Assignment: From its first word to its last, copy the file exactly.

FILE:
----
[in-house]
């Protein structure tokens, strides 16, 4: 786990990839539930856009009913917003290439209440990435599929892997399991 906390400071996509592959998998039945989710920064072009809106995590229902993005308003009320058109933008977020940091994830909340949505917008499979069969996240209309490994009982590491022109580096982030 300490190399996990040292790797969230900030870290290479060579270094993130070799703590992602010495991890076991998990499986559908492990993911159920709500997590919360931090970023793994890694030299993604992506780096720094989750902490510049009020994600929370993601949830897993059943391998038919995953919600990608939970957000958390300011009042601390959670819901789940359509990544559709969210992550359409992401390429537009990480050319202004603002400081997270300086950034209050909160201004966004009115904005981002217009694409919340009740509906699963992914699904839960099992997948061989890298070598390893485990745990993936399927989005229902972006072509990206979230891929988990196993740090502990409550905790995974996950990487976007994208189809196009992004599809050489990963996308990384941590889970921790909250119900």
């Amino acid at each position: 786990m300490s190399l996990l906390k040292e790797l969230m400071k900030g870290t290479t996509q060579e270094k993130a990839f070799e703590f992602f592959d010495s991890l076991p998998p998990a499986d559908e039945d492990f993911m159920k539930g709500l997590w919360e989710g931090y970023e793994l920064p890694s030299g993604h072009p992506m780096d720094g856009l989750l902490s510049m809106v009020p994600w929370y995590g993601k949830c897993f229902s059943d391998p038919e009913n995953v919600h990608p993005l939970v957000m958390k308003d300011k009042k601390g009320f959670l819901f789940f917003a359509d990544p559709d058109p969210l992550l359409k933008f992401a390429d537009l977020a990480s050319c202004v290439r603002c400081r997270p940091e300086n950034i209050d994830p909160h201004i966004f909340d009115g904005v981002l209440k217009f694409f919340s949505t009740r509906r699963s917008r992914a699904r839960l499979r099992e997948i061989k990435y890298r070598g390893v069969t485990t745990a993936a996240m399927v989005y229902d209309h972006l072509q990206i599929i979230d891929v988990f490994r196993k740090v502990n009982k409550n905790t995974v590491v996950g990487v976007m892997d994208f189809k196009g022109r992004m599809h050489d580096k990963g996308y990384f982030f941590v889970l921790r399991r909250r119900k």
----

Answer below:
[in-house]
């Protein structure tokens, strides 16, 4: 786990990839539930856009009913917003290439209440990435599929892997399991 906390400071996509592959998998039945989710920064072009809106995590229902993005308003009320058109933008977020940091994830909340949505917008499979069969996240209309490994009982590491022109580096982030 300490190399996990040292790797969230900030870290290479060579270094993130070799703590992602010495991890076991998990499986559908492990993911159920709500997590919360931090970023793994890694030299993604992506780096720094989750902490510049009020994600929370993601949830897993059943391998038919995953919600990608939970957000958390300011009042601390959670819901789940359509990544559709969210992550359409992401390429537009990480050319202004603002400081997270300086950034209050909160201004966004009115904005981002217009694409919340009740509906699963992914699904839960099992997948061989890298070598390893485990745990993936399927989005229902972006072509990206979230891929988990196993740090502990409550905790995974996950990487976007994208189809196009992004599809050489990963996308990384941590889970921790909250119900």
């Amino acid at each position: 786990m300490s190399l996990l906390k040292e790797l969230m400071k900030g870290t290479t996509q060579e270094k993130a990839f070799e703590f992602f592959d010495s991890l076991p998998p998990a499986d559908e039945d492990f993911m159920k539930g709500l997590w919360e989710g931090y970023e793994l920064p890694s030299g993604h072009p992506m780096d720094g856009l989750l902490s510049m809106v009020p994600w929370y995590g993601k949830c897993f229902s059943d391998p038919e009913n995953v919600h990608p993005l939970v957000m958390k308003d300011k009042k601390g009320f959670l819901f789940f917003a359509d990544p559709d058109p969210l992550l359409k933008f992401a390429d537009l977020a990480s050319c202004v290439r603002c400081r997270p940091e300086n950034i209050d994830p909160h201004i966004f909340d009115g904005v981002l209440k217009f694409f919340s949505t009740r509906r699963s917008r992914a699904r839960l499979r099992e997948i061989k990435y890298r070598g390893v069969t485990t745990a993936a996240m399927v989005y229902d209309h972006l072509q990206i599929i979230d891929v988990f490994r196993k740090v502990n009982k409550n905790t995974v590491v996950g990487v976007m892997d994208f189809k196009g022109r992004m599809h050489d580096k990963g996308y990384f982030f941590v889970l921790r399991r909250r119900k």